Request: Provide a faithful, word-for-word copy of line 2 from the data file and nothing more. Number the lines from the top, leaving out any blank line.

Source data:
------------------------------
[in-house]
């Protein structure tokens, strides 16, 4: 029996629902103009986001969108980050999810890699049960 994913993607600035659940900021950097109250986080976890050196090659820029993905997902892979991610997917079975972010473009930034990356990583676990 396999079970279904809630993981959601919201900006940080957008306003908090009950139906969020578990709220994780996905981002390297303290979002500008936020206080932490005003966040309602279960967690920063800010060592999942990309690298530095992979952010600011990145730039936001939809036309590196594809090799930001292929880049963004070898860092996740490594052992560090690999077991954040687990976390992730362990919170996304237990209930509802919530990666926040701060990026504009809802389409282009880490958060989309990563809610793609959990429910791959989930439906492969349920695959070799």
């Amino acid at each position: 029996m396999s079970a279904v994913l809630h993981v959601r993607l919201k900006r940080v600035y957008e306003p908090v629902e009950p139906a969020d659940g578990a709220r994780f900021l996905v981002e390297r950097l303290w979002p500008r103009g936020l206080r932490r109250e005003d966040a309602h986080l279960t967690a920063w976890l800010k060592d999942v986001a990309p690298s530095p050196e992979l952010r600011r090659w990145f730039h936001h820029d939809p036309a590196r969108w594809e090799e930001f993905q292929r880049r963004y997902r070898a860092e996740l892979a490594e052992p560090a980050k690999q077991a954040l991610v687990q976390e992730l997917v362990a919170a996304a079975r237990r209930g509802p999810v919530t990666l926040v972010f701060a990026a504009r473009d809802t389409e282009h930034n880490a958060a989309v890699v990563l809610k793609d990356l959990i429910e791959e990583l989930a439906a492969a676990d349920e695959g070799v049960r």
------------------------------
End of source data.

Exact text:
């Protein structure tokens, strides 16, 4: 029996629902103009986001969108980050999810890699049960 994913993607600035659940900021950097109250986080976890050196090659820029993905997902892979991610997917079975972010473009930034990356990583676990 396999079970279904809630993981959601919201900006940080957008306003908090009950139906969020578990709220994780996905981002390297303290979002500008936020206080932490005003966040309602279960967690920063800010060592999942990309690298530095992979952010600011990145730039936001939809036309590196594809090799930001292929880049963004070898860092996740490594052992560090690999077991954040687990976390992730362990919170996304237990209930509802919530990666926040701060990026504009809802389409282009880490958060989309990563809610793609959990429910791959989930439906492969349920695959070799």